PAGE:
Minister for Finance Michael Noonan has said he does not expect agreement on euro bonds at tomorrow's EU summit.

However, Mr Noonan said it was good that the issue was on the agenda, and that Ireland had proposed it for a long time.

French President Francois Hollande will push a proposal for mutualising European debt at the informal summit of EU leaders in Brussels, increasing pressure on German Chancellor Angela Merkel to drop her opposition to the idea.

The new French leader raised the idea of bonds jointly underwritten by all eurozone member states during G8 talks at the weekend and intends to raise it again when EU leaders meet on 23 May, even if it goes against Ms Merkel's wishes.

"I will outline all growth proposals at this informal meeting," Mr Hollande told reporters at the end of the G8 talks in Camp David on Saturday, referring to tomorrow’s summit.

"Within this packet of proposals there will be euro bonds and I will not be alone in proposing them. I had confirmation on this at the G8."

He is expected to have firm backing from Italian Prime Minister Mario Monti, Spain's Mariano Rajoy and the European Commission, long a backer of euro bonds.

Slovak Prime Minister Robert Fico told his parliamentarians today he would support the French position.

Germany opposes any early move, saying more progress is needed on co-ordinating fiscal policies across the eurozone.

It has the backing of the Netherlands, Finland and other states.

The rapid deterioration in the eurozone debt crisis over the past month has brought the idea back to the forefront, with many economists and policymakers arguing it would be one of the best ways of restoring market confidence.

In a letter to EU leaders, European Council President Herman Van Rompuy urged them not to have any "taboos" at the summit, which is intended to focus on specific steps to stimulate growth and create jobs across the bloc.

"It is not too early to think ahead and to reflect on possible more fundamental changes," he wrote.

"In many ways, the perspective of moving towards a more integrated system would increase confidence in the euro and the European economy."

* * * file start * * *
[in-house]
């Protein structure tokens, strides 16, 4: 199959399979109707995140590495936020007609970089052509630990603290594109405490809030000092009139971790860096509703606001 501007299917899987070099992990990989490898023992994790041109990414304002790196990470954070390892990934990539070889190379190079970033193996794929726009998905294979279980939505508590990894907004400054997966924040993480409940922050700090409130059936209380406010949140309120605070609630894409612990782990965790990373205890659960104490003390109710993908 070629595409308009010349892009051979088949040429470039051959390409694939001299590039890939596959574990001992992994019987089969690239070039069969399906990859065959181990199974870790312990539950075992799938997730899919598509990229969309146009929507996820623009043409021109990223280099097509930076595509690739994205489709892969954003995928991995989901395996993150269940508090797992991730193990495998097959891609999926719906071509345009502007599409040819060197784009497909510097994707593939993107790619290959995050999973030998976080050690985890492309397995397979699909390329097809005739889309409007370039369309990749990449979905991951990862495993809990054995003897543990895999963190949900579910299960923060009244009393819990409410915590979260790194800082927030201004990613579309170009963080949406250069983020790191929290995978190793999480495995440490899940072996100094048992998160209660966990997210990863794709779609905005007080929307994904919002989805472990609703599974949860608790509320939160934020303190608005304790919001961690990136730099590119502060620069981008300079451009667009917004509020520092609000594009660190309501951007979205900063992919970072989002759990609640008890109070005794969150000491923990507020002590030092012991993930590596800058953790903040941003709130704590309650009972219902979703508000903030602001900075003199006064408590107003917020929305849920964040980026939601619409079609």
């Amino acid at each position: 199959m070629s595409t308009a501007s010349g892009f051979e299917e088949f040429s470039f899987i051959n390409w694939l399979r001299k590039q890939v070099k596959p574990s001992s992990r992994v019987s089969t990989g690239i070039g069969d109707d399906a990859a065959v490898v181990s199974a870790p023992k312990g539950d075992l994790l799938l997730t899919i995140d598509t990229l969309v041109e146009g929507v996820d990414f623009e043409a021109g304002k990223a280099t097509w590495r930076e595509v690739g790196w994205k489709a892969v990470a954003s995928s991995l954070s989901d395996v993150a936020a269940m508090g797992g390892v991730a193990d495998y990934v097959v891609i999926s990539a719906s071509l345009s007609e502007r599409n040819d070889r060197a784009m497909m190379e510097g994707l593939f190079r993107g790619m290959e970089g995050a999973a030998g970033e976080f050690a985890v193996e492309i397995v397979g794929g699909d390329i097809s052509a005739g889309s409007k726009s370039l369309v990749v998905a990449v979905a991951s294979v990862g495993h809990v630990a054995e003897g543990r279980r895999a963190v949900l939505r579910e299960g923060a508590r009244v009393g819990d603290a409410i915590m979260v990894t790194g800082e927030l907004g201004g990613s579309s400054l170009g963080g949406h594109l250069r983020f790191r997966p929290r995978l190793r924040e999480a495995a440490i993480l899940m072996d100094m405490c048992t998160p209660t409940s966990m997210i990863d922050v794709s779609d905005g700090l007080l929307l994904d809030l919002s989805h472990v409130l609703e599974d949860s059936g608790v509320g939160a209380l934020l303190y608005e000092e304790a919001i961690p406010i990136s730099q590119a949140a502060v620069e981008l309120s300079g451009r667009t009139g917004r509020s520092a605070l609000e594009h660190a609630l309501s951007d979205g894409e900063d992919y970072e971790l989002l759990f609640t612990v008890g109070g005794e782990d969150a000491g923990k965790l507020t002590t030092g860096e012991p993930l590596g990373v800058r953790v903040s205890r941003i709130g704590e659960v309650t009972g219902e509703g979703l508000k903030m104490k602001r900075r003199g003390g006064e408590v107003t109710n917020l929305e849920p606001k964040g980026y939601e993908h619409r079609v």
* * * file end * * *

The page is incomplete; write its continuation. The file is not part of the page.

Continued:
Ms Merkel has said she is not opposed to the principle of jointly underwritten euro area bonds, but believes it can only be discussed once there is much closer fiscal and economic integration across the eurozone.

That remains a long way off and German officials reiterated that point today.

"[Euro bonds are] the wrong prescription at the wrong time with the wrong side-effects," German Deputy Finance Minister Steffen Kampeter told German radio.

Obama calls for bank recapitalisation 

Meanwhile, US President Barack Obama has urged Europe to strengthen defences against financial market turmoil and recapitalise banks to help tackle the eurozone crisis.

Mr Obama's remarks suggested a four-point approach that would encompass financial, economic, fiscal and monetary measures.

"We've got to put in place firewalls that ensure that countries outside of Greece that are doing the right thing aren't harmed just because markets are skittish and nervous," Mr Obama said.

"We've got to make sure that banks are recapitalised in Europe so that investors have confidence.

“And we've got to make sure that there is a growth strategy to go alongside the need for fiscal discipline, as well as a monetary policy that is promoting the capacity of countries like a Spain or an Italy to put in place very tough targets and some very tough policies," Mr Obama said.

These measures would offer the people in the affected countries the prospect for economic growth, jobs and growing incomes, he said.